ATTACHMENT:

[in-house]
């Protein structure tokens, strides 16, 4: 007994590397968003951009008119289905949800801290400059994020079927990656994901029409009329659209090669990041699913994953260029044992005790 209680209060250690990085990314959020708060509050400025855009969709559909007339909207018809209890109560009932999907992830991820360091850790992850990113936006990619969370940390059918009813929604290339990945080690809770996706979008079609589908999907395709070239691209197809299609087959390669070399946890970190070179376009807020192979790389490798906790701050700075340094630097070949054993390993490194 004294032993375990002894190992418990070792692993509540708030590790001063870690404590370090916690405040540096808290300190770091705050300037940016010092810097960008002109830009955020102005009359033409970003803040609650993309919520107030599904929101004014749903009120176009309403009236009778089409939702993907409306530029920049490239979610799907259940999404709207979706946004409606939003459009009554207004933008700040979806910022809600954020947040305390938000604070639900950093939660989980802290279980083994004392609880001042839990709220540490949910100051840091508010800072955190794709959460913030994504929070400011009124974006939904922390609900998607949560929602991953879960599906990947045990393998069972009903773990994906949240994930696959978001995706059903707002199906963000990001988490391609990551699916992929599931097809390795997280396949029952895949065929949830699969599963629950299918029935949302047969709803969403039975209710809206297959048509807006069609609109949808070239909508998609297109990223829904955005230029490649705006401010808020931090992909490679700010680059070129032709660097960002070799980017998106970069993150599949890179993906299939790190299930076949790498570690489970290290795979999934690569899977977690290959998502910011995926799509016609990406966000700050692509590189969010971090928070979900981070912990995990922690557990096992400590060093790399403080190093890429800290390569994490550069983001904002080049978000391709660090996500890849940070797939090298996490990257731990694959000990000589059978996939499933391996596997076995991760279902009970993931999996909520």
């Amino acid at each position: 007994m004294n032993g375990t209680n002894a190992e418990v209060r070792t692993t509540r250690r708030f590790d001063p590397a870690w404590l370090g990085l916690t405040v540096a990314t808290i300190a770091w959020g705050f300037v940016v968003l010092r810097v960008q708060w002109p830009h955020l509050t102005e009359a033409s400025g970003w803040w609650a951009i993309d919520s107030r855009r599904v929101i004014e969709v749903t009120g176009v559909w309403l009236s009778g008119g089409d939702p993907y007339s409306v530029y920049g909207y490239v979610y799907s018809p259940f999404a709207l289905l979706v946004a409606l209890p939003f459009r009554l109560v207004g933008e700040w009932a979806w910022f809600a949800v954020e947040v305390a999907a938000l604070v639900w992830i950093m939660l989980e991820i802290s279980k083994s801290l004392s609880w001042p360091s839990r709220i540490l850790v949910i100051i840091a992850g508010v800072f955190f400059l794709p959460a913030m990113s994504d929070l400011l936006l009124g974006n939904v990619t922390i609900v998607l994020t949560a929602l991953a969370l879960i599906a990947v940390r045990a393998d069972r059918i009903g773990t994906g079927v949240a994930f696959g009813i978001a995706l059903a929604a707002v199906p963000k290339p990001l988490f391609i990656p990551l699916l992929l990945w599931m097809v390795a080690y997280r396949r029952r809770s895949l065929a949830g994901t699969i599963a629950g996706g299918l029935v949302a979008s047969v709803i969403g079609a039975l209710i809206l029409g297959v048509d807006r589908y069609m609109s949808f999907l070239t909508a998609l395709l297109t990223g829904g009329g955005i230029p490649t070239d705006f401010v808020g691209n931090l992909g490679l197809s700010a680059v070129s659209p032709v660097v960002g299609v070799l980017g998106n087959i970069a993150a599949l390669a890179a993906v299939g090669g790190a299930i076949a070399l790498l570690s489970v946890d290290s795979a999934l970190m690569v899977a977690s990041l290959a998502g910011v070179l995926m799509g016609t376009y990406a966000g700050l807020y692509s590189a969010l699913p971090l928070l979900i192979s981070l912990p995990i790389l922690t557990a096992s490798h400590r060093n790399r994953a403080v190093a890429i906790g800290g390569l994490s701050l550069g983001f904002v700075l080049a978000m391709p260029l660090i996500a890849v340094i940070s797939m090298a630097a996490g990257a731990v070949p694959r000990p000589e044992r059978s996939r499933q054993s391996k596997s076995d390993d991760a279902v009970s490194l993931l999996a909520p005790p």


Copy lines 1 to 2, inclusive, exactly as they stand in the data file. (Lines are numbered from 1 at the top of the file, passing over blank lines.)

[in-house]
């Protein structure tokens, strides 16, 4: 007994590397968003951009008119289905949800801290400059994020079927990656994901029409009329659209090669990041699913994953260029044992005790 209680209060250690990085990314959020708060509050400025855009969709559909007339909207018809209890109560009932999907992830991820360091850790992850990113936006990619969370940390059918009813929604290339990945080690809770996706979008079609589908999907395709070239691209197809299609087959390669070399946890970190070179376009807020192979790389490798906790701050700075340094630097070949054993390993490194 004294032993375990002894190992418990070792692993509540708030590790001063870690404590370090916690405040540096808290300190770091705050300037940016010092810097960008002109830009955020102005009359033409970003803040609650993309919520107030599904929101004014749903009120176009309403009236009778089409939702993907409306530029920049490239979610799907259940999404709207979706946004409606939003459009009554207004933008700040979806910022809600954020947040305390938000604070639900950093939660989980802290279980083994004392609880001042839990709220540490949910100051840091508010800072955190794709959460913030994504929070400011009124974006939904922390609900998607949560929602991953879960599906990947045990393998069972009903773990994906949240994930696959978001995706059903707002199906963000990001988490391609990551699916992929599931097809390795997280396949029952895949065929949830699969599963629950299918029935949302047969709803969403039975209710809206297959048509807006069609609109949808070239909508998609297109990223829904955005230029490649705006401010808020931090992909490679700010680059070129032709660097960002070799980017998106970069993150599949890179993906299939790190299930076949790498570690489970290290795979999934690569899977977690290959998502910011995926799509016609990406966000700050692509590189969010971090928070979900981070912990995990922690557990096992400590060093790399403080190093890429800290390569994490550069983001904002080049978000391709660090996500890849940070797939090298996490990257731990694959000990000589059978996939499933391996596997076995991760279902009970993931999996909520």